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Recognizing Unspoken Conflict in the Workplace

Unspoken conflict is largely rooted in unconscious bias so it is hard to recognize and even harder to address. When left unchecked, conflict will fester and create a toxic working environment. This is why it is important to discuss recognizing unspoken conflict in the workplace.

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Unspoken conflict occurs when employees are in a conflict but do not report it to management. If employees do not report conflict to management and they do not attempt to resolve it on their own, this will fester and cause a toxic working environment. This comes down to trust. If your employees do not trust you, they will not come to you when they have a problem.

Negative Body Language

Observing negative body language is the main way to recognize unspoken conflict. Body language can show a person’s unconscious bias towards others and they may not even realize their behavior is negative. Examples of negative body language to watch out for include:

  • Avoiding eye contact – this can show that the person is uncomfortable speaking to someone or they dislike them to the point that they cannot even look at them which is incredibly disrespectful.
  • Crossed arms – this means the person is either defensive or completely closed off when speaking to a colleague. Crossed arms are never a good sign.
  • Frowning – this shows disdain or anger towards a person and/or situation.
  • Body Position – people may combine avoiding eye contact to turning their back on someone who is speaking to them to show their disdain.

Listen to Your Employees

You should also listen to how employees talk about their job. If they are constantly complaining, then this shows they are dissatisfied. This can also allude to the fact that they’re experiencing a personal conflict with someone but they would rather not tell management. So, they transfer their anger to other aspects of their job. At any rate, your employees should trust you enough to talk to you if they’re being disrespected by their colleagues. Also, do not judge an employee who complains all the time, you should ask questions to get to the bottom of the conflict.

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Recognizing Unspoken Conflict in the Workplace – Video available now on the HoffsTech YouTube Channel!

Observe Negative Behaviors

Observing the behavior of people on your team also helps to recognize unspoken conflict. When people who were previously vocal about their opinions begin withdrawing from situations and they stop speaking up, this is not a sign that their conflicts are resolved. It is the opposite. People withdraw when they do not feel listened to and they become disengaged with their work. Ultimately, they end up leaving.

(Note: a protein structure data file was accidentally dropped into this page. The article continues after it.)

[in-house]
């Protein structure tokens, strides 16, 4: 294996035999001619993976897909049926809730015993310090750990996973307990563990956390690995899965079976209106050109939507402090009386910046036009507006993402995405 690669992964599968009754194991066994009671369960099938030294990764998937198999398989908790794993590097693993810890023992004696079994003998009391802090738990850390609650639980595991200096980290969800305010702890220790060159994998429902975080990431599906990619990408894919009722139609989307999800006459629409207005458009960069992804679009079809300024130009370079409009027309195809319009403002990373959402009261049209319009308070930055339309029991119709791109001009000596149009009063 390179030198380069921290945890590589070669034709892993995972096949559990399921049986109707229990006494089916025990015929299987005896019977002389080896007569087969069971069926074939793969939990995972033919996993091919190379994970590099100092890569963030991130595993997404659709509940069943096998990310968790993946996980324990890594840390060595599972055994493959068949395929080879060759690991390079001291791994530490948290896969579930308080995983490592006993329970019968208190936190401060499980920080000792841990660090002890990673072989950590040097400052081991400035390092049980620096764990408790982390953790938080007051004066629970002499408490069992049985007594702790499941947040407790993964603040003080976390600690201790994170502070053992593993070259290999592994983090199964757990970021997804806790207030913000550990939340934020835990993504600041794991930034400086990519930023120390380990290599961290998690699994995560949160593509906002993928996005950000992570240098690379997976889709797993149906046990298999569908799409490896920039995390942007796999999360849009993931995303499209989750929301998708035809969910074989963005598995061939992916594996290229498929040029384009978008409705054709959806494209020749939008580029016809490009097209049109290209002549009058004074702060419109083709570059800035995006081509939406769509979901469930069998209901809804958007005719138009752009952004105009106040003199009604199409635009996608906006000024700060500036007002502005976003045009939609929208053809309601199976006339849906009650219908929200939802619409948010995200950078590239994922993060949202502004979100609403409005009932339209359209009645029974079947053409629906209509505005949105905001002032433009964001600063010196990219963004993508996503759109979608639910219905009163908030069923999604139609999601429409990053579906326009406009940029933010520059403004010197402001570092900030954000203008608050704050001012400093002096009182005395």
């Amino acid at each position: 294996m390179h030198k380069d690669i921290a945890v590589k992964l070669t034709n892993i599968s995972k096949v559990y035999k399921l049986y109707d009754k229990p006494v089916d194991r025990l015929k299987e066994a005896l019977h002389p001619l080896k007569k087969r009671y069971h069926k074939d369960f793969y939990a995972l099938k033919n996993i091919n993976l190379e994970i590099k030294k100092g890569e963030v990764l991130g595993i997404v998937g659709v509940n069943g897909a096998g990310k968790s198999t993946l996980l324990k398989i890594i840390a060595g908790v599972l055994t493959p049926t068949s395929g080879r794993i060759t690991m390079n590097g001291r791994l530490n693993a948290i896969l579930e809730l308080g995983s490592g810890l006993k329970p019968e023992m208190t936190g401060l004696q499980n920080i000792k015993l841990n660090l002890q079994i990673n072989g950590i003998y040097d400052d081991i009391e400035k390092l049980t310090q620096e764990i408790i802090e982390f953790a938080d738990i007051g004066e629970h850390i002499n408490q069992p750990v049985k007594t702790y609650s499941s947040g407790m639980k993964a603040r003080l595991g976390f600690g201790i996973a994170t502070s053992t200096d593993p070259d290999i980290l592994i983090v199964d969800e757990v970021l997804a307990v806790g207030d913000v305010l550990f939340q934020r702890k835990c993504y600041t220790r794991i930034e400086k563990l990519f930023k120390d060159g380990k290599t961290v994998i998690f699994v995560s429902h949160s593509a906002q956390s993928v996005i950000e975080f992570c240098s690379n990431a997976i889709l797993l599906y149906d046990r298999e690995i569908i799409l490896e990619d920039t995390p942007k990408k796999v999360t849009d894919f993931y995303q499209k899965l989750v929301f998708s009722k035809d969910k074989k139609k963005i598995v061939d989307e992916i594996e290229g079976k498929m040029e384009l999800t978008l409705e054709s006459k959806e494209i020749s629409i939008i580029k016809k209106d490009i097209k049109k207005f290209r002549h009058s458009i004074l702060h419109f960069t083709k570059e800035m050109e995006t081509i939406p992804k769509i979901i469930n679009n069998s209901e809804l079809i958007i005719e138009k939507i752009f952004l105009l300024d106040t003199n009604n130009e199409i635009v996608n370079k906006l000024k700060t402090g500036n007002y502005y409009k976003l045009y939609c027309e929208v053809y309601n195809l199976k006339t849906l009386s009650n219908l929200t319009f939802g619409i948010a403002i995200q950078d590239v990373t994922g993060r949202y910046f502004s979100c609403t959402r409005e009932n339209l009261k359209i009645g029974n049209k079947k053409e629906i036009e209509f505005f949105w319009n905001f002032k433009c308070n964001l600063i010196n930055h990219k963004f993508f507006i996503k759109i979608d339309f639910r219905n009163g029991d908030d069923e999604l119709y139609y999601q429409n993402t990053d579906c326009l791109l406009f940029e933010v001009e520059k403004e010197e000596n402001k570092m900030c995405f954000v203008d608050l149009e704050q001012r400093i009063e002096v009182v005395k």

Watch out for teams within your organization forming cliques that are exclusive. It is human nature to drift towards those who are like-minded but it can also make people feel excluded and perpetrate an “us vs. them” mentality. The stress of unspoken conflict can cause physical ailments so you should observe when a person starts calling out frequently due to sickness. They can also be taking time off for job hunting and interviews.

Assess High Staff Turnover

High staff turnover can also be a sign that there is unspoken and/or unmanaged conflict in your workplace. When employees leave, they should be given the opportunity to tell you why and what could have been done to keep them. Most of the time, people will not tell the full truth as they are leaving anyway, but sometimes you will get someone who does tell the truth and the information you gather from that is incredibly important as it allows you to gain insight into what needs to change. However, keep in mind that sometimes high turnover is a good thing and it means that you are supporting the upward mobility of your employees’ careers.

Recognizing Unspoken Conflict in the Workplace – Leadership Courses on Pluralsight

Managing Technical Professionals
Managing Technical Professionals – Available Now on Pluralsight!

You can learn more about about this topic in my Pluralsight course, Managing Technical Professionals. This course includes animated scenario-based training and you will watch as a management team uses leadership best practices to help you get your employees to perform at their highest potential. When you’re finished with this course, you’ll have the skills that you need to provide a positive and productive working environment as well as attract and retain top talent. Click the button below to get started with a free trial today!